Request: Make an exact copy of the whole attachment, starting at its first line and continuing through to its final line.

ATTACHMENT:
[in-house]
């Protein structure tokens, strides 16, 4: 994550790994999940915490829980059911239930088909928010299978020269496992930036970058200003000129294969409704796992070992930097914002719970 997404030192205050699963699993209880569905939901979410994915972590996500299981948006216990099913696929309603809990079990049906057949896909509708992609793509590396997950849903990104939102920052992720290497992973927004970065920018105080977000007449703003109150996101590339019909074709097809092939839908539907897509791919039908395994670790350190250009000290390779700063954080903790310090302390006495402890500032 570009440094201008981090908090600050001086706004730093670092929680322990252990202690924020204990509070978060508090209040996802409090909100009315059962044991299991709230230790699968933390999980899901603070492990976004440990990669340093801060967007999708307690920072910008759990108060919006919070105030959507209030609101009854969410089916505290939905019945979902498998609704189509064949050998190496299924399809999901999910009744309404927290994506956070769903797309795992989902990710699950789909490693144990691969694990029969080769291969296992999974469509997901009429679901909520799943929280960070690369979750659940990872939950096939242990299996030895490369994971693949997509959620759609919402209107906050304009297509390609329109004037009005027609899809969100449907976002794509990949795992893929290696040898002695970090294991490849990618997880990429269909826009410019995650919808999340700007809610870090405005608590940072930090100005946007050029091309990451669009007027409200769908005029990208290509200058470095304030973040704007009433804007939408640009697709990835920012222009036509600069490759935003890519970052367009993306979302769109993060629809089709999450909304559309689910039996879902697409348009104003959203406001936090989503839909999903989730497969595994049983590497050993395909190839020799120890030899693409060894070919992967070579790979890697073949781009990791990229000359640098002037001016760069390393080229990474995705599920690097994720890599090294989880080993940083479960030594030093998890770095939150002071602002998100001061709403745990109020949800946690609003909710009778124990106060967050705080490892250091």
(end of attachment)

[in-house]
């Protein structure tokens, strides 16, 4: 994550790994999940915490829980059911239930088909928010299978020269496992930036970058200003000129294969409704796992070992930097914002719970 997404030192205050699963699993209880569905939901979410994915972590996500299981948006216990099913696929309603809990079990049906057949896909509708992609793509590396997950849903990104939102920052992720290497992973927004970065920018105080977000007449703003109150996101590339019909074709097809092939839908539907897509791919039908395994670790350190250009000290390779700063954080903790310090302390006495402890500032 570009440094201008981090908090600050001086706004730093670092929680322990252990202690924020204990509070978060508090209040996802409090909100009315059962044991299991709230230790699968933390999980899901603070492990976004440990990669340093801060967007999708307690920072910008759990108060919006919070105030959507209030609101009854969410089916505290939905019945979902498998609704189509064949050998190496299924399809999901999910009744309404927290994506956070769903797309795992989902990710699950789909490693144990691969694990029969080769291969296992999974469509997901009429679901909520799943929280960070690369979750659940990872939950096939242990299996030895490369994971693949997509959620759609919402209107906050304009297509390609329109004037009005027609899809969100449907976002794509990949795992893929290696040898002695970090294991490849990618997880990429269909826009410019995650919808999340700007809610870090405005608590940072930090100005946007050029091309990451669009007027409200769908005029990208290509200058470095304030973040704007009433804007939408640009697709990835920012222009036509600069490759935003890519970052367009993306979302769109993060629809089709999450909304559309689910039996879902697409348009104003959203406001936090989503839909999903989730497969595994049983590497050993395909190839020799120890030899693409060894070919992967070579790979890697073949781009990791990229000359640098002037001016760069390393080229990474995705599920690097994720890599090294989880080993940083479960030594030093998890770095939150002071602002998100001061709403745990109020949800946690609003909710009778124990106060967050705080490892250091």